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Hyperbolastic modeling of tumor growth with a combined treatment of iodoacetate and dimethylsulphoxide

BMC Cancer201010:509

DOI: 10.1186/1471-2407-10-509

Received: 28 May 2010

Accepted: 23 September 2010

Published: 23 September 2010



An understanding of growth dynamics of tumors is important in understanding progression of cancer and designing appropriate treatment strategies. We perform a comparative study of the hyperbolastic growth models with the Weibull and Gompertz models, which are prevalently used in the field of tumor growth.


The hyperbolastic growth models H1, H2, and H3 are applied to growth of solid Ehrlich carcinoma under several different treatments. These are compared with results from Gompertz and Weibull models for the combined treatment.


The growth dynamics of the solid Ehrlich carcinoma with the combined treatment are studied using models H1, H2, and H3, and the models are highly accurate in representing the growth. The growth dynamics are also compared with the untreated tumor, the tumor treated with only iodoacetate, and the tumor treated with only dimethylsulfoxide, and the combined treatment.


The hyperbolastic models prove to be effective in representing and analyzing the growth dynamics of the solid Ehrlich carcinoma. These models are more precise than Gompertz and Weibull and show less error for this data set. The precision of H3 allows for its use in a comparative analysis of tumor growth rates between the various treatments.


A precise mathematical formulation of biological growth is an important problem that applies to many areas of biology and can have a significant impact on understanding of growth dynamics. The application of mathematical models to understand the growth of cancer cells is a prime example, and many researchers have explored this important area. An integral part of this analysis is the choice of an appropriate growth model, and the right model can eventually aide the researcher in having a better understanding of the progression and regression of the tumor size and its associated velocity and acceleration. Sigmoidal, or logistic type growth models have been used because of the regression of the growth rate with the progression of the tumor, and the Gompertz model has been widely used in representing tumor growth. In 2005, Tabatabai et al. [1] introduced three flexible growth dynamic models called hyperbolastic growth models H1, H2, and H3. These models give a highly accurate estimate of parameters with low estimates of standard deviation. The hyperbolastic models have been used to analyze various biomedical problems, for instance polio data in [1], craniofacial size in [2], and dynamics of broiler growth in [3], and have always performed with a high degree of accuracy and precision. More recently these models have been shown to be the most accurate in describing dynamics of cellular proliferation for embryonic [2] stem cells. In [1] these models were also shown to be the most accurate in describing the growth of multicellular tumor spheroids in a malignant brain tumor. This paper applies the hyperbolastic models to growth of solid Ehrlich carcinoma, both in the form of growth inhibited only through the natural immune response and in the form of growth retarded through treatment with iodoacetate and dimethylsulfoxide. We are also able to apply these models in an analysis of this combined treatment.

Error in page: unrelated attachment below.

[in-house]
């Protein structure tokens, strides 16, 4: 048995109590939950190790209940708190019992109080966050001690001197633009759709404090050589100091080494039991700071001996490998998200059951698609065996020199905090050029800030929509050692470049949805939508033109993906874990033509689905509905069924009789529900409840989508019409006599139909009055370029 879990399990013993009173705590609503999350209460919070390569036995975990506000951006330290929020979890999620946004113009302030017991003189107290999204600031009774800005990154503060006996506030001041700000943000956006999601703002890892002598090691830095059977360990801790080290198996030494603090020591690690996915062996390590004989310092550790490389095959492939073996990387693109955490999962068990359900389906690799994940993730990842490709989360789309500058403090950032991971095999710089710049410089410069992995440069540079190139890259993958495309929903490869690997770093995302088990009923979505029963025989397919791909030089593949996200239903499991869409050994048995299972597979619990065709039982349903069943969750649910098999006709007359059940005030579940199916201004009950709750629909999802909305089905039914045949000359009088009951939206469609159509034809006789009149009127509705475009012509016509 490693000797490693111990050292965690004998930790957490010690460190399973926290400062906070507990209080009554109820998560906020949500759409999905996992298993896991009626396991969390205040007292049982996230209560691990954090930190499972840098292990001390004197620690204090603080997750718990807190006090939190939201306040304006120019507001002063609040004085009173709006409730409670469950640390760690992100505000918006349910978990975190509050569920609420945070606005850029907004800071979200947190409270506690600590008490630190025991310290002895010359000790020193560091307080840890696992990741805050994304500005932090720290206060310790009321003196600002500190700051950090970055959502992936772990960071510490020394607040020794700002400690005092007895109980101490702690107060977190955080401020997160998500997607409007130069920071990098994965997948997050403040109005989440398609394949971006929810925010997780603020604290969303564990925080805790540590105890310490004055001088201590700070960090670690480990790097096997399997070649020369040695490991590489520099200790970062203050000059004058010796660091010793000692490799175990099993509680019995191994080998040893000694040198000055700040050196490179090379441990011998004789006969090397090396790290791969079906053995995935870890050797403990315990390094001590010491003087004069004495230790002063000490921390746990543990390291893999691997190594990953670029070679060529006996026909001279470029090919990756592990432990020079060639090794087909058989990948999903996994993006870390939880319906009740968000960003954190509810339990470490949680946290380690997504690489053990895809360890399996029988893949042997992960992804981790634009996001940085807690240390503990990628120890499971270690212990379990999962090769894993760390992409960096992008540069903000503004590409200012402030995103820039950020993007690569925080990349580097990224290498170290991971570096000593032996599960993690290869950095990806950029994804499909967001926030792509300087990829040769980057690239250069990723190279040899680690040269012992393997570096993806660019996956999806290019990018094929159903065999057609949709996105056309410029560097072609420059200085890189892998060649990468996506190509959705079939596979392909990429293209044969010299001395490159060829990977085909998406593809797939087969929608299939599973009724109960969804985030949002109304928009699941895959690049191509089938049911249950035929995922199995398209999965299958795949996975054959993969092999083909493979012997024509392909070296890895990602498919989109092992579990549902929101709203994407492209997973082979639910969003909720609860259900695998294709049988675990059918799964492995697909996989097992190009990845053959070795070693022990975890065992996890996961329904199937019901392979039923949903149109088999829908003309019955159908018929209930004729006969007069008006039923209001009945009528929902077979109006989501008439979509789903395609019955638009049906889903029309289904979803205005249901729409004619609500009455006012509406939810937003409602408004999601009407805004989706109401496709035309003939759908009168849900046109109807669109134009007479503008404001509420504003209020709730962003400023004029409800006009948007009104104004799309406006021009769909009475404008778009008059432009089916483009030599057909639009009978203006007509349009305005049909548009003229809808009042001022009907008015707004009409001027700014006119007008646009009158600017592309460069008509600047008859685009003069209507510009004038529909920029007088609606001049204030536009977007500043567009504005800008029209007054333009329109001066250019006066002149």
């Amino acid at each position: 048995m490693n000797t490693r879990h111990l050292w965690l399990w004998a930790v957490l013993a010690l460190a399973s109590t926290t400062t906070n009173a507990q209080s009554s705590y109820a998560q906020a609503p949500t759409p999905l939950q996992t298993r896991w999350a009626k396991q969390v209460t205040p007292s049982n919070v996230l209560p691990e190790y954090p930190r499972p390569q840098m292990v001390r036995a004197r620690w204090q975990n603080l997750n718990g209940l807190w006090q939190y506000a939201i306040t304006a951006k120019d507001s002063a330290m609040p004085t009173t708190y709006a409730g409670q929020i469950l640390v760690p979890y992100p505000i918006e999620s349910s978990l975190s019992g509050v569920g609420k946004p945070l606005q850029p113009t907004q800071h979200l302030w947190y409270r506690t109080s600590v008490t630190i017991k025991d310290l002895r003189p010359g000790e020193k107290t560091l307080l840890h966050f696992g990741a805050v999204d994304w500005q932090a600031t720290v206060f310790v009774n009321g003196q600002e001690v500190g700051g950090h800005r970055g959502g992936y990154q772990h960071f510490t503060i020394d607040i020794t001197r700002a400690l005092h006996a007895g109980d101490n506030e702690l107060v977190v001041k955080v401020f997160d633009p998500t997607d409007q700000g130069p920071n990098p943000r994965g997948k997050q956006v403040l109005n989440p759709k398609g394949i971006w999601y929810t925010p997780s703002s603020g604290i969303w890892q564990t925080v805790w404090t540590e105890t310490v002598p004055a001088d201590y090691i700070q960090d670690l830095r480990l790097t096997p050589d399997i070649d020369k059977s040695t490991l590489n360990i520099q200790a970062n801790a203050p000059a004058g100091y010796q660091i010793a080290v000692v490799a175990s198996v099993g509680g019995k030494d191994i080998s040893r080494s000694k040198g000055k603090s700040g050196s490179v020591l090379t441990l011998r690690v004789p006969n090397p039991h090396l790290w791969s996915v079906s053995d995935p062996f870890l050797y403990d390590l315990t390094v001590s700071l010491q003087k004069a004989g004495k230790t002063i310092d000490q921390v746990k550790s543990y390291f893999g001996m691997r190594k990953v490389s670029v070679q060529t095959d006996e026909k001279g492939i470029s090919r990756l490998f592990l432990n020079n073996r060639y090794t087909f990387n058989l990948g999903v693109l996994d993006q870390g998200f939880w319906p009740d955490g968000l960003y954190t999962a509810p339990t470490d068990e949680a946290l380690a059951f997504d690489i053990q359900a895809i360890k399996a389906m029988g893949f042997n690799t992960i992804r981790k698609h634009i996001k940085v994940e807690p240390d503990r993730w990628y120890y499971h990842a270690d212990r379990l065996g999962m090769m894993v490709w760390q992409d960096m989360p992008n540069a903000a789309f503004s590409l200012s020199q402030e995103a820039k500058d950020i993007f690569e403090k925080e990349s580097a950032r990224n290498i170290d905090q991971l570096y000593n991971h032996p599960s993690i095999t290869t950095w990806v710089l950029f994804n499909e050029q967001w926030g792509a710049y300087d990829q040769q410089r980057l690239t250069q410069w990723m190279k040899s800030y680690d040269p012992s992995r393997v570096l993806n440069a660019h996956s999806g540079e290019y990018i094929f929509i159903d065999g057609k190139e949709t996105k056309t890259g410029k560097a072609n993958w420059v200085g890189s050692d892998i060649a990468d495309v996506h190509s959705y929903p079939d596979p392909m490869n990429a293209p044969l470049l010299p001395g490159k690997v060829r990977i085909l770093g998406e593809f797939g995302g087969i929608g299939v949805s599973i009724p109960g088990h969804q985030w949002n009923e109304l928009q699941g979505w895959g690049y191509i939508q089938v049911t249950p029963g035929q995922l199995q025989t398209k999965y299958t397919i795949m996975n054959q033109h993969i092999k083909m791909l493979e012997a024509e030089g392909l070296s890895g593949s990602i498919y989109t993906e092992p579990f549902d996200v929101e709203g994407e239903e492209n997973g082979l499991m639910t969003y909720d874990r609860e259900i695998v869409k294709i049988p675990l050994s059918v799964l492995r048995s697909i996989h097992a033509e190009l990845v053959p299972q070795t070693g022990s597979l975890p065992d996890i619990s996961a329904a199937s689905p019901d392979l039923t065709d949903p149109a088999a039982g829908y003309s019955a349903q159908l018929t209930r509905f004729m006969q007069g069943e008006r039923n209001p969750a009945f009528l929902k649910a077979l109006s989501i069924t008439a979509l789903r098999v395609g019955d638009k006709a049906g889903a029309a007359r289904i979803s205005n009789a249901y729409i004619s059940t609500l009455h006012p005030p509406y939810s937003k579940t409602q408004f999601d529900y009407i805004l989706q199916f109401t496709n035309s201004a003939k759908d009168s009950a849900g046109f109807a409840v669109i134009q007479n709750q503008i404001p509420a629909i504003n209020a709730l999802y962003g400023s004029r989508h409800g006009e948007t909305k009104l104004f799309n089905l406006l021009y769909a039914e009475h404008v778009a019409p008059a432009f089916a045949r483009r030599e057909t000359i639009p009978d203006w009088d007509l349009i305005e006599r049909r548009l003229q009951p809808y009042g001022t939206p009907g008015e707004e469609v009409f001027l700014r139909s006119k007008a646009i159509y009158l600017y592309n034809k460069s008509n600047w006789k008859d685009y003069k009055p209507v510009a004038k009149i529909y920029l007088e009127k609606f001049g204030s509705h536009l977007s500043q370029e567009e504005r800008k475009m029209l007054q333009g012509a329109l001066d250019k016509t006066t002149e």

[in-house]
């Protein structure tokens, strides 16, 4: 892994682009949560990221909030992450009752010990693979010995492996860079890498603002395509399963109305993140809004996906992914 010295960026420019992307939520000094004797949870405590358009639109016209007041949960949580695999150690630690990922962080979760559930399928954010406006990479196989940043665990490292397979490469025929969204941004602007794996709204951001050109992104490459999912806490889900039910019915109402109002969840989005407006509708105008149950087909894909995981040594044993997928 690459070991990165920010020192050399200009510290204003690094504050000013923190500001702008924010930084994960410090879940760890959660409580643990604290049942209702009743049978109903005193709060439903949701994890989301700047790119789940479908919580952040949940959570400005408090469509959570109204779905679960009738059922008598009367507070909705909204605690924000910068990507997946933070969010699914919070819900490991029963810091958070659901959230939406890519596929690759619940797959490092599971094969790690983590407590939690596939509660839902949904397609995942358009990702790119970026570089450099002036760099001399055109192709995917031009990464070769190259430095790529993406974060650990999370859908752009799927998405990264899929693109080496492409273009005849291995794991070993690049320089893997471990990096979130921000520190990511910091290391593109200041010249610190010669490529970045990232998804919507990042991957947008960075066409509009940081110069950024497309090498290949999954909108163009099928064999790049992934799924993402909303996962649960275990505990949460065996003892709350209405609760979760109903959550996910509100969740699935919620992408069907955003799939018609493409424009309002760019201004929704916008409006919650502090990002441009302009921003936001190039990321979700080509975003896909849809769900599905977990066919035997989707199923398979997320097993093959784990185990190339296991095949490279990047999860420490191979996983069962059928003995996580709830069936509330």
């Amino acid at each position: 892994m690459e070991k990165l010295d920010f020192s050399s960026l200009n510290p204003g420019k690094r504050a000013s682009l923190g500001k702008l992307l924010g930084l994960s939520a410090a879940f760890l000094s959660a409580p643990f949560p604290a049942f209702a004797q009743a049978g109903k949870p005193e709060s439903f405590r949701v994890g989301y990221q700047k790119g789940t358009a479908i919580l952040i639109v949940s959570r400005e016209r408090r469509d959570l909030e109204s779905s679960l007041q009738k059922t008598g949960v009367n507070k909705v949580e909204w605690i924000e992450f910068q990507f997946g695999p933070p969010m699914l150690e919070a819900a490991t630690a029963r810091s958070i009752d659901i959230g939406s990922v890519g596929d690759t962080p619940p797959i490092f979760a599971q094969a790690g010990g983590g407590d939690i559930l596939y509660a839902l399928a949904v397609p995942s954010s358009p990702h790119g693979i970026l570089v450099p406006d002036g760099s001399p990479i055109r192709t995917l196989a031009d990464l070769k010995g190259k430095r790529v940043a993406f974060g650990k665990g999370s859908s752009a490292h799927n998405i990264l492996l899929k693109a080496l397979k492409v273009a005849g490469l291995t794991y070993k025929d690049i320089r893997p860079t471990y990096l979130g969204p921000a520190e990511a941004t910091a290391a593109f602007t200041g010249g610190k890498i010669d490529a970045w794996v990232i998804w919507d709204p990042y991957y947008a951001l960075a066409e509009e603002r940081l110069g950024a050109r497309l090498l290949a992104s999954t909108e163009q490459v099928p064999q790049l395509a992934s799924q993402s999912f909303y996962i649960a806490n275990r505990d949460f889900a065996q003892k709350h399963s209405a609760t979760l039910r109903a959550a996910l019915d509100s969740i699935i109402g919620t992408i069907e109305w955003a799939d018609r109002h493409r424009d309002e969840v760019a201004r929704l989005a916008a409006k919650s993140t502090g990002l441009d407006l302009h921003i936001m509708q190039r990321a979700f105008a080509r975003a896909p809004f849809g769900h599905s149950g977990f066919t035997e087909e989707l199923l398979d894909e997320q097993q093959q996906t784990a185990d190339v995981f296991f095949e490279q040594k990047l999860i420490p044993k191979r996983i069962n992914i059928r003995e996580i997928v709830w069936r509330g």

Analysis of the growth dynamics of tumors can lead to an increased understanding in the causes for acceleration and deceleration of the rate of tumor proliferation, and furthermore an accurate quantitative knowledge of tumor growth dynamics can be applied directly to design of an optimal treatment strategy. The study of Cabrales et al. [4] applied the Gompertz model to describe Ehrlich tumor growth, and its effect under electrical stimulation, in order to help physicians design appropriate treatment plans. A sigmoidal model is needed in order to capture the self-limiting growth of tumors in which the growth rate decelerates with increasing age. Lala [5] stated the importance of studying the causes behind the deceleration of solid tumor growth rate, identifying possible causes to include prolonged mitotic cycle, decrease in the proliferative fraction of the tumor cells, or increases in the rate of cell loss. Recently Araujo and McElwain [6] have studied vascular collapse in relation to tumor growth rate, which has a direct effect on delivery of nutrients and delivery of anti-cancer drugs. Komarova et al. [7] have applied optimal control theory to formulate a theory in which the genetic instability and mutation within cancer cells lead to the decreased proliferation and self-limiting growth observed in solid tumors. Accurate models to describe tumor growth can lead to increased understanding of the growth dynamics and to improvements in understanding of tumor growth and improvements in treatment regimes.